A German town with little more than 150,000 residents, Heidelberg is rubbing shoulders with the likes of New York, London and Sydney when it comes to achieving carbon reductions through policies including the development of an entire environmentally-friendly district. Felix Todd finds out more from Sabine Lachenicht, head of the Heidelberg environmental office
Nestled in the foothills of southern Germany is the town of Heidelberg, which bears the distinction of being one of the country’s first to publicly commit to protecting the world’s climate.
On a global scale, it’s also one of the furthest forward when it comes to reaching its goals, on par with some of the world’s largest cities – which are equipped with far bigger resources and political backing – in achieving carbon reductions.
Since 2012, the town’s emissions have fallen more than 10% below their record levels, making it one of the 27 cities have already peaked its pollution output.
Others included San Francisco, New York, Sydney, London and Stockholm, according to urban climate advocacy organisation C40 Cities Climate Leadership Group.
Founded in 1386, Heidelberg is home to more than 150,000 people and its efforts concerning environmental sustainability date back to 1992, when it introduced a municipal climate protection concept.
This marked the start of a series of policies, collaborations with neighbouring towns and infrastructure projects aimed at making Heidelberg as green as possible, which has seen it reduce its carbon footprint and earn numerous awards in the process.
“Our work on climate protection dates back more than 20 years when the mayor at the time [Beate Weber] had the idea – it’s a huge part of the town now,” explains Sabine Lachenicht, head of the Heidelberg environmental office.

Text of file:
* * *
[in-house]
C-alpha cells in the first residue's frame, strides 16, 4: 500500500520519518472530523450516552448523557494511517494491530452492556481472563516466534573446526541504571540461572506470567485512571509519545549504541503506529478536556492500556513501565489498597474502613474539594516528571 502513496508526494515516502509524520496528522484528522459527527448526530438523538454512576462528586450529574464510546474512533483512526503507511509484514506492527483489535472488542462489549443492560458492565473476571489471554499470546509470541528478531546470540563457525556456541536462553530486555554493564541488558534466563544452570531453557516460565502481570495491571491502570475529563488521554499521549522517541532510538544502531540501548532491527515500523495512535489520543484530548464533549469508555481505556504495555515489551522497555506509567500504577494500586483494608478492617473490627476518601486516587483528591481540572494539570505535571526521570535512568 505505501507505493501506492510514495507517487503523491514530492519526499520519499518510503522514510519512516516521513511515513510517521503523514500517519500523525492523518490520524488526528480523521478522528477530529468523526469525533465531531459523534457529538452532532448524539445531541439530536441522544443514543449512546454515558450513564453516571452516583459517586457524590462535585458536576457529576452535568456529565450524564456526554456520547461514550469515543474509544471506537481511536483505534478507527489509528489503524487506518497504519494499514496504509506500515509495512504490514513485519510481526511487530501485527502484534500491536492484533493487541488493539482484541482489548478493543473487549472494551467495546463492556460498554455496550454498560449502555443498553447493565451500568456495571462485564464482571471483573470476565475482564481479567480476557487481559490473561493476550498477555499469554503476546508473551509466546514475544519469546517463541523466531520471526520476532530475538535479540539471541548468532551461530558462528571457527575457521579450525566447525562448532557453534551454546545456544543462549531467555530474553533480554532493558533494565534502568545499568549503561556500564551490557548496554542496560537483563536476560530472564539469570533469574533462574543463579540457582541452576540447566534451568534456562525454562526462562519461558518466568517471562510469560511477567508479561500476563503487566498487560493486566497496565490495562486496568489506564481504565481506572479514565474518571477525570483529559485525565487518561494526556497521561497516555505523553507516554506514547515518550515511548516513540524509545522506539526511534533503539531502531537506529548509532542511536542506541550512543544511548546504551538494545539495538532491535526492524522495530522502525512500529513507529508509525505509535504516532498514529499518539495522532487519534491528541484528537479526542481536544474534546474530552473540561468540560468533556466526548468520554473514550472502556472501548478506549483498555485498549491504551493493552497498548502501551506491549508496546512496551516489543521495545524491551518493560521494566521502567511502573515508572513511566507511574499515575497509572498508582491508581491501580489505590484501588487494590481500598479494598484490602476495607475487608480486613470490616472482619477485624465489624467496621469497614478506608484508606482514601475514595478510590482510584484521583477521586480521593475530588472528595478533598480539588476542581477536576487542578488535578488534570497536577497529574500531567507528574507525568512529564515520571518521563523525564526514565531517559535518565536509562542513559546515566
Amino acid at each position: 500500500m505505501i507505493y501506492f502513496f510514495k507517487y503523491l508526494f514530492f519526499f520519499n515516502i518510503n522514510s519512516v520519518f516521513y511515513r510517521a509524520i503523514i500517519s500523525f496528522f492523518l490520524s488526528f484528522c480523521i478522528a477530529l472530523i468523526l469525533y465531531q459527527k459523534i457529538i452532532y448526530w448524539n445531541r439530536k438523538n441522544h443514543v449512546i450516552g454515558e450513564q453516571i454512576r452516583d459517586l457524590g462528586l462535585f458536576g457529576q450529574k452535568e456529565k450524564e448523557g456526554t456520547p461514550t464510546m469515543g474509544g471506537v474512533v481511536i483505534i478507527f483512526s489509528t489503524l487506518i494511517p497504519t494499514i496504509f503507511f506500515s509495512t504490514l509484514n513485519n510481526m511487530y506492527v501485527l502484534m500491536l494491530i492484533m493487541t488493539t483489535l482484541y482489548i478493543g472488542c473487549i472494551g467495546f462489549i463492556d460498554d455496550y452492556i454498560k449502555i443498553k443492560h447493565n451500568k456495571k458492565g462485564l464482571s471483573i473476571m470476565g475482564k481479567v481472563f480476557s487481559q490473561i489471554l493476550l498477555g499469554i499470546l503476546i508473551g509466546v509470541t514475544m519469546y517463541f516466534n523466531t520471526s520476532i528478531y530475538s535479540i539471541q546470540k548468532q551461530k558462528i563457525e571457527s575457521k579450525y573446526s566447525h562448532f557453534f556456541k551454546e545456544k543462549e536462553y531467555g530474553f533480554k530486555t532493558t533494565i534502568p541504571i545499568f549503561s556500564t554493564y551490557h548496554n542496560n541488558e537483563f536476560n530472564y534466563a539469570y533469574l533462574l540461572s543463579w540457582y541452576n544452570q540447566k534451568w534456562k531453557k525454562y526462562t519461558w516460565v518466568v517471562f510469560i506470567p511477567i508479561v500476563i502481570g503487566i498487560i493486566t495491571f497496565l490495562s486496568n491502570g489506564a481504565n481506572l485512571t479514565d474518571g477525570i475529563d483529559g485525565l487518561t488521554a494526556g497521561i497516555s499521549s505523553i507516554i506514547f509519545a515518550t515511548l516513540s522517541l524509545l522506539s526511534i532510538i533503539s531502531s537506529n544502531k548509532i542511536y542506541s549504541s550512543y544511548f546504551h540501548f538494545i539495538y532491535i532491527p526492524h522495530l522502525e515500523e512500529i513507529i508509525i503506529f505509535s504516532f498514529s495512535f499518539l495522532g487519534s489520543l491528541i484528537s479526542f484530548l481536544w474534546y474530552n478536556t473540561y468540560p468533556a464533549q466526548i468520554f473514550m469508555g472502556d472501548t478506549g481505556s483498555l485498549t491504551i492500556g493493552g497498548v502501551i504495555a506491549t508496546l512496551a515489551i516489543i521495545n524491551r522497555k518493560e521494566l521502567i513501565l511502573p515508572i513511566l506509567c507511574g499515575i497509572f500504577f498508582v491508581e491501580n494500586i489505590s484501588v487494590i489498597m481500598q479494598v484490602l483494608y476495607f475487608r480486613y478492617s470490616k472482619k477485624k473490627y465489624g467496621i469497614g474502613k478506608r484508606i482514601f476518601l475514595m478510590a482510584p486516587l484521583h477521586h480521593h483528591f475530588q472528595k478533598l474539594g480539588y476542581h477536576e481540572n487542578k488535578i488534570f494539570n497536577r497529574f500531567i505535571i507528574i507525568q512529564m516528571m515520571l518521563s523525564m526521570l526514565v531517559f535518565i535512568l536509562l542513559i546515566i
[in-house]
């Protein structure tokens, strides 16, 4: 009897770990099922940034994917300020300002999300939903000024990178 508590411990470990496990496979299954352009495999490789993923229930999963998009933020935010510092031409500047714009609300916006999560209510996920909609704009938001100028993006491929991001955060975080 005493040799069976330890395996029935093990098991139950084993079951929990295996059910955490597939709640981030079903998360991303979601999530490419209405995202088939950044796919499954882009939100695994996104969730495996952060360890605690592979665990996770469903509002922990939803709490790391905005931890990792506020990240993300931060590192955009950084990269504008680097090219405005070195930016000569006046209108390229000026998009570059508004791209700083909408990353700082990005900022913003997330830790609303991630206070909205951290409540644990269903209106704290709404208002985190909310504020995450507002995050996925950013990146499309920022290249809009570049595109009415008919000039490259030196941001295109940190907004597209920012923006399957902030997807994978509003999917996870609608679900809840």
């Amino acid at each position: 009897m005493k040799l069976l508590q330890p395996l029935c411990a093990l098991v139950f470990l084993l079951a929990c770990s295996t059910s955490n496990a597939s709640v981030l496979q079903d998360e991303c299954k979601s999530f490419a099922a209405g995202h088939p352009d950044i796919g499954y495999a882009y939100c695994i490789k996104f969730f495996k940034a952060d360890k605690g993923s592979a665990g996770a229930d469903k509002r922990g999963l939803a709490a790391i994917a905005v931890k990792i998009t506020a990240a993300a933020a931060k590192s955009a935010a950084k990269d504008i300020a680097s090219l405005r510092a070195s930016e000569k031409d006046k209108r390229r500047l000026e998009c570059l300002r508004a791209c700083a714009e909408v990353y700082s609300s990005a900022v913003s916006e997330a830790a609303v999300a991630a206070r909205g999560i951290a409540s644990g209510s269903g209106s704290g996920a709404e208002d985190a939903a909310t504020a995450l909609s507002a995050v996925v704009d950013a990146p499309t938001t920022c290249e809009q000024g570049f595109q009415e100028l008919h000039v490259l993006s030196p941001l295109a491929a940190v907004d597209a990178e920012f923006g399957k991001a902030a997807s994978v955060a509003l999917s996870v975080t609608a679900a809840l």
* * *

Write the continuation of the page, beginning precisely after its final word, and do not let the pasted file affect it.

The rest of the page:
“Over this time we’ve been developing lots of different ways to protect the climate, including improving the city’s approach to biodiversity, introducing more electric transport – everything, really.
“It’s also really important to teach children about the importance of this work – so we’ve set up events for families that engage them in the process of protecting the environment.”
Continuing Ms Weber’s legacy, current mayor Professor Eckart Würzner points out how crucial it is for cities and towns to take charge of their own emissions.
He says: “We have already achieved a lot but we must not cease to work on saving energy, making business more sustainable and promoting renewable energy sources.
“Climate change is a global development, but above all it is a local challenge.
“When it comes to protecting the climate, Heidelberg can make an important contribution towards global environmental protection and ensure that future generations enjoy an environment that is worth living in.”
Heidelberg: Bahnstadt district
An entirely new district of Heidelberg is currently under construction, known as Bahnstadt, and it is committed to being as environmentally-friendly as possible while also being a great place to live for residents.